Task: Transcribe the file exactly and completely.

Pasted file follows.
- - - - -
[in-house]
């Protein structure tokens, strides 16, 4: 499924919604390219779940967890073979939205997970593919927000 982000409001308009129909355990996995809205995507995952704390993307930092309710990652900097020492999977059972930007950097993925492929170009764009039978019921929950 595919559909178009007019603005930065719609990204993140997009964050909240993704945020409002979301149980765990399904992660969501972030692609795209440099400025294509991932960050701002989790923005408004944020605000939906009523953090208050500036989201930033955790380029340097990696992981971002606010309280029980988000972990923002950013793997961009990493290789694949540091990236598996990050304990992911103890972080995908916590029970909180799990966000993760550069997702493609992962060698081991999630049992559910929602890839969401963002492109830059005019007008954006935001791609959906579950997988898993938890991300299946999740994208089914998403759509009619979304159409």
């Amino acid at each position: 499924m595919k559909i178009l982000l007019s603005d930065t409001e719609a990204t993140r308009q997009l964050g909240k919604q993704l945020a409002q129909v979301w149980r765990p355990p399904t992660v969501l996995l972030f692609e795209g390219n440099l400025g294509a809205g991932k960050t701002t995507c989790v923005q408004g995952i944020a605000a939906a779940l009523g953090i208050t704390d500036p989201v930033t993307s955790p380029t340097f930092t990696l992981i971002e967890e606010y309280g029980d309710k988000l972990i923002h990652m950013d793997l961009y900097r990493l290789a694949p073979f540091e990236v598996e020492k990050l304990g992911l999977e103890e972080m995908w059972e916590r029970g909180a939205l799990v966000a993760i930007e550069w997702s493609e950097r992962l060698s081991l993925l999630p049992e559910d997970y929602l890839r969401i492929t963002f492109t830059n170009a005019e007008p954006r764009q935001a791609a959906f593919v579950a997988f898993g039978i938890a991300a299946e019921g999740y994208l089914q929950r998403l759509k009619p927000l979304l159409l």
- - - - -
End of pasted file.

[in-house]
């Protein structure tokens, strides 16, 4: 499924919604390219779940967890073979939205997970593919927000 982000409001308009129909355990996995809205995507995952704390993307930092309710990652900097020492999977059972930007950097993925492929170009764009039978019921929950 595919559909178009007019603005930065719609990204993140997009964050909240993704945020409002979301149980765990399904992660969501972030692609795209440099400025294509991932960050701002989790923005408004944020605000939906009523953090208050500036989201930033955790380029340097990696992981971002606010309280029980988000972990923002950013793997961009990493290789694949540091990236598996990050304990992911103890972080995908916590029970909180799990966000993760550069997702493609992962060698081991999630049992559910929602890839969401963002492109830059005019007008954006935001791609959906579950997988898993938890991300299946999740994208089914998403759509009619979304159409």
């Amino acid at each position: 499924m595919k559909i178009l982000l007019s603005d930065t409001e719609a990204t993140r308009q997009l964050g909240k919604q993704l945020a409002q129909v979301w149980r765990p355990p399904t992660v969501l996995l972030f692609e795209g390219n440099l400025g294509a809205g991932k960050t701002t995507c989790v923005q408004g995952i944020a605000a939906a779940l009523g953090i208050t704390d500036p989201v930033t993307s955790p380029t340097f930092t990696l992981i971002e967890e606010y309280g029980d309710k988000l972990i923002h990652m950013d793997l961009y900097r990493l290789a694949p073979f540091e990236v598996e020492k990050l304990g992911l999977e103890e972080m995908w059972e916590r029970g909180a939205l799990v966000a993760i930007e550069w997702s493609e950097r992962l060698s081991l993925l999630p049992e559910d997970y929602l890839r969401i492929t963002f492109t830059n170009a005019e007008p954006r764009q935001a791609a959906f593919v579950a997988f898993g039978i938890a991300a299946e019921g999740y994208l089914q929950r998403l759509k009619p927000l979304l159409l």